Captains Courageous: Oliver Laxe on His New Film



You All Are Captains, Oliver Laxe’s documentary-fiction hybrid, is the most deceptively simple film to be released this year. At the outset, the film presents itself as a standard chronicle of Laxe’s efforts teaching a film workshop for young children in Tangiers, Morocco. As the film slowly unfolds, the divide between what is real and what is not real deepens, digging deeper into questions about the nature of storytelling and film representation. The children, ultimately rejecting Laxe’s self-imposed view of them, take over the film and make it their own.

Laxe, who lives on a palm grove in Morocco, spoke to us over the phone about the origins of the film, the energy derived from not having a back-up plan, and his influences.

CRAIG HUBERT: How did you first develop the idea for the project?

OLIVER LAXE: I wanted to work with children. I wanted to develop a region of my personality. Of course I had questions: Why do we need art? And working with children of this age, these kinds of children between childhood and maturity, it was perfect to find different answers. The first thing I discovered working with the children is when you give a child a camera, he shoots himself. He’s not shooting reality. He’s putting the camera up to his face, you know? So I understood that I just wanted to make a movie about myself. [laughs]

HUBERT: How long were you working the children before you started the film?

LAXE: One year. I was teaching them two hours a week, and then at the end of the first school year, we did the movie. I understood from the beginning that if you want a child to be fresh in front of the camera, the first thing you have to do is give him a camera. If you give him the camera, he’ll be natural when you’re shooting him.

HUBERT: How long did you actually shoot with the children?

LAXE: Not very much. We shot two weeks, maybe 10 days of shooting. We shot more-or-less four hours of film. It was very important to shoot in 35mm. I’m very boring when I’m shooting on digital. I’m extremely boring. I like to shoot with the feeling that I don’t have a plan B. That’s something that happens in cinema: all that is behind the camera appears on the image. I like this energy. I like this feeling, and I think you feel that in the movie. You just shoot at any price.

HUBERT: Did the children have much of an idea of what you were doing while filming? How much did you explain to them?

LAXE: No, that was one of the most important things of this process. In documentary film, you need a conflict—or not. A movie can just be images without conflict. I wanted to play, to do a kind of fiction. I understood that to have this conflict, it was me. I was in the best place to provoke. I did the movie with a group of children that didn’t know me well. I didn’t give them the information, or I played with the information, so all that they say is true. You have to understand that I was obliged to be at the image at the same time, because if I was behind the camera, the children would look at me behind the camera. But my image, you know, I feel like Christ, or Che Guevara, with the poor Moroccan children. This image is very dangerous. I didn’t want to do something humanistic or paternalistic.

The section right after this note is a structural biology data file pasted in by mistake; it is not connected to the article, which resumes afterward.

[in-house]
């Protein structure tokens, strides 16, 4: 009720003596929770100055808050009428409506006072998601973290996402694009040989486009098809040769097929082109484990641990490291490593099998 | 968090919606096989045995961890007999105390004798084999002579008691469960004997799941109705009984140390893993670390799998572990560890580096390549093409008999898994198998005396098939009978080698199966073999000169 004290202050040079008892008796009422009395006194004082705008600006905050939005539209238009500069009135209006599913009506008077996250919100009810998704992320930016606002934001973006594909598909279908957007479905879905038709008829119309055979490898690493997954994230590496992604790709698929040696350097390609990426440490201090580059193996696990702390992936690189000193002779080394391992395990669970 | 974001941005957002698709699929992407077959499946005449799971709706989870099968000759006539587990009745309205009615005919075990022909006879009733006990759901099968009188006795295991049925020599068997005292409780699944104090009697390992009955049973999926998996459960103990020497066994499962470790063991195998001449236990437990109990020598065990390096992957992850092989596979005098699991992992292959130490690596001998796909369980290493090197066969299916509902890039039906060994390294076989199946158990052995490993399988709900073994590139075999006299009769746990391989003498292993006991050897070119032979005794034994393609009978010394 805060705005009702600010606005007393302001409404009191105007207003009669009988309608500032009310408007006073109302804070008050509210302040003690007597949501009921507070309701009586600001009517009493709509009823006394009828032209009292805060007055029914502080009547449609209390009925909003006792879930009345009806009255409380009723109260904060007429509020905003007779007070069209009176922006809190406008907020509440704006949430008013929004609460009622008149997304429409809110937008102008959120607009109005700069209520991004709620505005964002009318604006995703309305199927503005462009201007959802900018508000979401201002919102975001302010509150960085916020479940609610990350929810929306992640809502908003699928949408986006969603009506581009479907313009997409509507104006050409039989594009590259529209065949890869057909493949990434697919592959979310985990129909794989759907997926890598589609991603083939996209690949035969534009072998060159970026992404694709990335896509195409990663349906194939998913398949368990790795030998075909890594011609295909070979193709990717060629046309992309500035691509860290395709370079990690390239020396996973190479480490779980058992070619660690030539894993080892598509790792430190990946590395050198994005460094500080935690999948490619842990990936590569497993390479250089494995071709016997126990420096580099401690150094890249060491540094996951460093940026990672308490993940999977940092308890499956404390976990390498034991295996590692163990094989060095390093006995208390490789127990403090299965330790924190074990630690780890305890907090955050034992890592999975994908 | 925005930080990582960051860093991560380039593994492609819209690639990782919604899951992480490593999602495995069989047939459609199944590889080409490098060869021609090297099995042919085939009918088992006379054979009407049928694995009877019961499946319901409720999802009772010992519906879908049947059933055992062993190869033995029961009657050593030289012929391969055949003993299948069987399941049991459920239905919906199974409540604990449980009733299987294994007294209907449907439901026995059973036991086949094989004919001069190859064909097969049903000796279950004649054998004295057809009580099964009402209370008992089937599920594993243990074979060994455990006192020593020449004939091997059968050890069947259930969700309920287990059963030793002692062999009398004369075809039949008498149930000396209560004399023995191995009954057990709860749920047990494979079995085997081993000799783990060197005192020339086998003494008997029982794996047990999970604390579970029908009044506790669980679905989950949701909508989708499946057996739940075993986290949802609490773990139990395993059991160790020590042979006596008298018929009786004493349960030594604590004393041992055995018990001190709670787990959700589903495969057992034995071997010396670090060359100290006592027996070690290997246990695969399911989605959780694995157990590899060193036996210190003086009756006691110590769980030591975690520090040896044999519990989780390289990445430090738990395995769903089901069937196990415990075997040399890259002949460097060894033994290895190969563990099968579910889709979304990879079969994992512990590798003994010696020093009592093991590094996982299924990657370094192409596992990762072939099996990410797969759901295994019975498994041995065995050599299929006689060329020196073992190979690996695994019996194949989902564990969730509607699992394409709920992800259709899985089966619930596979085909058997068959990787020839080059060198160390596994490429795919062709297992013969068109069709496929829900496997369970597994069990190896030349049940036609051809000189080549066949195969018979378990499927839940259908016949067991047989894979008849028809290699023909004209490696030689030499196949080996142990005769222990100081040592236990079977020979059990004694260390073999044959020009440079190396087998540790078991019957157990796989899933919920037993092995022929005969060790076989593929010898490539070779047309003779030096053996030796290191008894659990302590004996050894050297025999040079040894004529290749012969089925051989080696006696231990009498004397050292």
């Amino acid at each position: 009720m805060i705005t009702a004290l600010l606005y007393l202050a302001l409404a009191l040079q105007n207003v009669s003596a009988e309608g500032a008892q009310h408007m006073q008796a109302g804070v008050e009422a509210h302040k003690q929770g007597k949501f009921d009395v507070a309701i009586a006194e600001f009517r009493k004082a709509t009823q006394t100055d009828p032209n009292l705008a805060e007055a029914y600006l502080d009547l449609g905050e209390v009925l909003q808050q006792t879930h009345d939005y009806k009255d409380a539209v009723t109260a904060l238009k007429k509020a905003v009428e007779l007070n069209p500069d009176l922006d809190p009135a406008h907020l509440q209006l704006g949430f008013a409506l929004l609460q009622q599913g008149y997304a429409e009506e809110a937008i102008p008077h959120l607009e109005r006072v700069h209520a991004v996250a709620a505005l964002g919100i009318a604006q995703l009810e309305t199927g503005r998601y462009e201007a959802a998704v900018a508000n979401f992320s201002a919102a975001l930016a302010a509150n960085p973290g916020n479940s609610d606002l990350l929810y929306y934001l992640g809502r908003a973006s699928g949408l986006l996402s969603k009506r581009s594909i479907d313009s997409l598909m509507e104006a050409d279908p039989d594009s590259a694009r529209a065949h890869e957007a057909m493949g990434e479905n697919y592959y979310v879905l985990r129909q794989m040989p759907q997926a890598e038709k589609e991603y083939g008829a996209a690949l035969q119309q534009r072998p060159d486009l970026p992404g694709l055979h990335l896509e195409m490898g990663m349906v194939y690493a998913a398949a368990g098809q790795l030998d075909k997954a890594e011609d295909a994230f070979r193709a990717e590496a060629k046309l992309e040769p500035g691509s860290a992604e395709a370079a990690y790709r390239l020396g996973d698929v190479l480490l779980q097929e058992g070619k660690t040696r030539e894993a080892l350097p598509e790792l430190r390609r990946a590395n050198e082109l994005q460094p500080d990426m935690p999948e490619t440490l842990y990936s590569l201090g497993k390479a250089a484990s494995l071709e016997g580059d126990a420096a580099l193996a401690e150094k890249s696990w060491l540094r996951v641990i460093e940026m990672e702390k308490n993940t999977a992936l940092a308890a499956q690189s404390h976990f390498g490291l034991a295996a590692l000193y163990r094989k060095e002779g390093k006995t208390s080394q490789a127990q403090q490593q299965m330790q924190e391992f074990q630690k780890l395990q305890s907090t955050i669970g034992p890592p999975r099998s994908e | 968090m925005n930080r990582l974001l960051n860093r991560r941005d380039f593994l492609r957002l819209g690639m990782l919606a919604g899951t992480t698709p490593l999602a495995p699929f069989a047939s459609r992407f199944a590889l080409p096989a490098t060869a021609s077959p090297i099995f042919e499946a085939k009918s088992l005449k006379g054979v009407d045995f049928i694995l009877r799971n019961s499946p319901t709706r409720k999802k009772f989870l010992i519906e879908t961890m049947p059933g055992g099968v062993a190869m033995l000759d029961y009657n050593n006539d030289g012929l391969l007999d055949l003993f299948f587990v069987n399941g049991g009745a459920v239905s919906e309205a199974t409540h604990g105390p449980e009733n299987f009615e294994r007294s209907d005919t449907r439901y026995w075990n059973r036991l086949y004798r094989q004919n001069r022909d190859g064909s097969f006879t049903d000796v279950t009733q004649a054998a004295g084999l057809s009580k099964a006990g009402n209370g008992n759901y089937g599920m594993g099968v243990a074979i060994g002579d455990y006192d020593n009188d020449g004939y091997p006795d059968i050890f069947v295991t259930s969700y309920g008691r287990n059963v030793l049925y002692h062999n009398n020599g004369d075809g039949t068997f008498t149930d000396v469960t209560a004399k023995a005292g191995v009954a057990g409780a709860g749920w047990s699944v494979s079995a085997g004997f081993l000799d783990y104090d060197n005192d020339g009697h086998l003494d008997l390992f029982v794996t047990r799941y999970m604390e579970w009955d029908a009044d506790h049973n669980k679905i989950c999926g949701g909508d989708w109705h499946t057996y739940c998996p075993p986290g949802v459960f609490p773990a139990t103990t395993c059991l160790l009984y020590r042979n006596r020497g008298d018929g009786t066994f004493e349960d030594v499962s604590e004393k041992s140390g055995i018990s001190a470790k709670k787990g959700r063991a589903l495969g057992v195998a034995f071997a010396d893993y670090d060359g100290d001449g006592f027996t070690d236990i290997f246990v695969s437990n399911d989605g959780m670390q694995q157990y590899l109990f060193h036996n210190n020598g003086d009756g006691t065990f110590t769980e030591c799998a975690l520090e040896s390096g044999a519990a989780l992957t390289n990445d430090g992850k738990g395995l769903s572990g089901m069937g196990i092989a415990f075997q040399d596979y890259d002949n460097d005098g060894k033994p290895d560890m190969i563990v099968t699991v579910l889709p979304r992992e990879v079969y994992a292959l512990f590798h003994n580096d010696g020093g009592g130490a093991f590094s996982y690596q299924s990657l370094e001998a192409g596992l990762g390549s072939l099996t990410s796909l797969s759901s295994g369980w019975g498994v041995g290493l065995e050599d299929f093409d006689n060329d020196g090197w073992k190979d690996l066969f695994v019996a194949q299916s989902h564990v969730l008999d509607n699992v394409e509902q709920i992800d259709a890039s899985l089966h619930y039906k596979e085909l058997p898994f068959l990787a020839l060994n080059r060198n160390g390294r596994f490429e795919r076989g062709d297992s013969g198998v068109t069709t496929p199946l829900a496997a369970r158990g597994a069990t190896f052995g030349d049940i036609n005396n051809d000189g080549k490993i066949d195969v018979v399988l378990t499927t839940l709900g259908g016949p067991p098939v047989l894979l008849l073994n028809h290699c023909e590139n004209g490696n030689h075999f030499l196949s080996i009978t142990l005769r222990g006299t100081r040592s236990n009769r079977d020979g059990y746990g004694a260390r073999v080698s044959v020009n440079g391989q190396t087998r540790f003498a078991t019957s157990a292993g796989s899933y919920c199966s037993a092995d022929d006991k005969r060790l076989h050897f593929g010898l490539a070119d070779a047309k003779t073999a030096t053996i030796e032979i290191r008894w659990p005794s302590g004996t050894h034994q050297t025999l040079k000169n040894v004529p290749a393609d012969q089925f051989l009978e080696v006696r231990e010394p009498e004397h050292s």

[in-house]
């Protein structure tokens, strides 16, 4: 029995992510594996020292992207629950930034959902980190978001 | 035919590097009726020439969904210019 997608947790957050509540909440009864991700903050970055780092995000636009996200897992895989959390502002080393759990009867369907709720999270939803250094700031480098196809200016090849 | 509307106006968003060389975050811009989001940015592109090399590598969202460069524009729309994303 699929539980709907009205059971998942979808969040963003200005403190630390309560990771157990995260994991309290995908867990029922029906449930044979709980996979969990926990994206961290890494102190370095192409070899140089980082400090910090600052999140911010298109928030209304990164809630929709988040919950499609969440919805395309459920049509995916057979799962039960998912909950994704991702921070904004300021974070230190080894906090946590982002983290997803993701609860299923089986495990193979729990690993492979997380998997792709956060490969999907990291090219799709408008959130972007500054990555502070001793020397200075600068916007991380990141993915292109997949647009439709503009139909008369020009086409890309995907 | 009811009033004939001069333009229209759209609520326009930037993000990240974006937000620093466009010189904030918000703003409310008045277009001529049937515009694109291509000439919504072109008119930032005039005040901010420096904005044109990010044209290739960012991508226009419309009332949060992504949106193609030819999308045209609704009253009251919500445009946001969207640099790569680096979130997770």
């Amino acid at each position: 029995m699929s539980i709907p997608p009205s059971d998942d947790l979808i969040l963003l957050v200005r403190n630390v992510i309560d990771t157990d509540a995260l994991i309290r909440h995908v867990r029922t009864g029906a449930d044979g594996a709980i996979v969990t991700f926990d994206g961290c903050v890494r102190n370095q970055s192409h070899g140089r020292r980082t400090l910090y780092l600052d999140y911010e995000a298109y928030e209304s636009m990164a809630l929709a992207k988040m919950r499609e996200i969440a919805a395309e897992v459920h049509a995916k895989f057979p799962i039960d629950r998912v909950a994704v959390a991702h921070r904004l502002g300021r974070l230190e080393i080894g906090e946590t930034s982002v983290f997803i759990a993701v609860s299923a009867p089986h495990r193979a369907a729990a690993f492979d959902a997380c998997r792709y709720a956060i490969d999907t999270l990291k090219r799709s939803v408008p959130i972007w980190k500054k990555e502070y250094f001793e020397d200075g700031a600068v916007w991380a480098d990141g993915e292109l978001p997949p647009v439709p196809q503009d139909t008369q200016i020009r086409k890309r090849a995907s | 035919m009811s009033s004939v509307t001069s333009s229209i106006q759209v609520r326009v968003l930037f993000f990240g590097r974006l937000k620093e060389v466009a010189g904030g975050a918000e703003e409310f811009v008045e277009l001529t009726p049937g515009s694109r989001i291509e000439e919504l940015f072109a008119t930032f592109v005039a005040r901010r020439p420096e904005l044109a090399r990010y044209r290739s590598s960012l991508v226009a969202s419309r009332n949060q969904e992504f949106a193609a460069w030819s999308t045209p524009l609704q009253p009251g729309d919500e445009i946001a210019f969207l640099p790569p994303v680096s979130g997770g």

HUBERT: Is that similar to the way you’ve referred to yourself as a neo-colonialist filmmaker?

LAXE: I’m playing. In the movie, I’m playing a role. The role is to do a stupid kind of—I’m just laughing about me. In the first scenes when I appear, I’m teaching the children something about optics, about lenses—that is stupid. It’s clear that it’s ironic, and that I’m laughing about me. I mean, the children understand none of this. From the beginning, I knew the problems shooting. I wanted to stress the difference between me and the children at the beginning, because at the end you feel there is no difference, that there is a lot of love between us. 

HUBERT: The film is beautifully shot in black and white. Why did you make that choice as opposed to color?

LAXE: The color in Morocco is too beautiful. I was afraid to do a postcard; I didn’t want to make an exotic film. And at the same time, I wanted the collision of the colors of the 16mm footage and the black-and-white 35mm. That was one of the first ideas of this project, and maybe the only important one—this collision between color and black and white. I think the poetry of the movie is not from the two parts of the film, but in the gap between.

HUBERT: Did you look at other films or filmmakers before embarking on this project?

LAXE: Yeah. If you’re shooting in Africa, you’re obliged to know the movies of Jean Rouch. I really like Abbas Kiarostami, and for the kind of movies I do, most important is the work of Maurice Pialat; this energy behind the camera, the idea of shooting at any price, just put the camera on the street and provoke and play with reality. Play behind and in front of the camera. That’s the most important idea in the film—the spectator needs to understand that I’m playing. That’s what I want to express with the movie. I’m a child; I’m playing all the time.

HUBERT: Have the children seen the finished film?

LAXE: Yeah, a lot of times, yeah.

HUBERT: What was their response?

LAXE: They like it, yeah. Of course, their interpretations of the movie are very different, but I’m happy with that. I’m still working with some of them. I’m shooting a project next year in Morocco again where I’m mixing the myth of Faust and a Sufi myth.